content under revision
Chapter 7 of the OSU Campus Master Plan 2004-2015 identifies how OSU will manage parking. OSU completes an on-campus parking utilizaton study annually and a neighborhood parking study every five years.
Campus Sign Plan
This policy sets forth the process by which OSU employees acting in their official capacity and OSU departments may seek and receive OSU approval to place Signage, including but not limited to monument signs, building signs, banners and posters, on OSU buildings and around campus.
Oregon State University requires an effective system of visual communication that projects a uniform institutional identity, while at the same time integrating well with the present and future campus environment.
The Campus Sign Plan describes a harmonious and aesthetically pleasing arrangement in the following three areas of design: Communication: What signs say, to whom, and for what purpose; how they say it; where the signs are located; and how well signs communicate.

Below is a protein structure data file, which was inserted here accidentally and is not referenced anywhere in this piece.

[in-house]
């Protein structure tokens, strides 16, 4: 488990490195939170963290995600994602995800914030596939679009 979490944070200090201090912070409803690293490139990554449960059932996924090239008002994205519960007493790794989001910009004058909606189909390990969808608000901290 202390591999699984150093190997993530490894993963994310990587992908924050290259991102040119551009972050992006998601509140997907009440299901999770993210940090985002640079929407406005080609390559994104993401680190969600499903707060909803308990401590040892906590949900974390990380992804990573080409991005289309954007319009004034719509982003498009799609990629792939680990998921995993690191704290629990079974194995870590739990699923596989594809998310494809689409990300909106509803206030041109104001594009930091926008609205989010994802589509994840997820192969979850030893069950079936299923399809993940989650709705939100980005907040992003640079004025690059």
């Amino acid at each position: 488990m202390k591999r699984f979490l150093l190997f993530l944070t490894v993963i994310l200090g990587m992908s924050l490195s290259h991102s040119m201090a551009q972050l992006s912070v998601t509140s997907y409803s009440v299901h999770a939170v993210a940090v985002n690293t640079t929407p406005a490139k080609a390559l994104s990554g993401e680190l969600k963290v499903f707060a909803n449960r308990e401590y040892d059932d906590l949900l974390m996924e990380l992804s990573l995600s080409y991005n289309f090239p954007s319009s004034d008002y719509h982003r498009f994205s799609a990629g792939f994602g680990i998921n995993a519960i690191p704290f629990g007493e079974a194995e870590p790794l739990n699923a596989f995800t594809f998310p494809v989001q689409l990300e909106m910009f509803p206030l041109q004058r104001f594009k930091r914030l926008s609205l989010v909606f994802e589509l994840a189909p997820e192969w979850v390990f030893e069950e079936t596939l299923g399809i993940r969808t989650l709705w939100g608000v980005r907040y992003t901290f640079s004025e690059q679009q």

Temporary Sign Requests
To request temporary signage, please complete and submit the appropriate Temporary Sign Request Form.
OSU’s campus is renowned for its architectural harmony. This was a key goal of the 1909 Olmsted Brothers’ Plan and all subsequent Campus Plans. Per OSU’s Historic Preservation Plan (2010), “Olmsted had provided President William Jasper Kerr in 1909, a type-written sixty page report which described in detail the future development of the university’s campus. While the Olmsted firm did not provide any plans or drawings to accompany the report, a plan was drafted a year later in 1910 by landscape architecture professor Arthur Lee Peck. The drawing showed the creation of quadrangles and grouping of buildings. One important aspect of the plan was to develop architectural unity for the campus, which was primarily implemented by architect, John V. Bennes.” Buildings designed by Bennes between 1909 and 1925 and by A.D. Taylor between 1926 and 1944 basically implemented the Olmsted plan.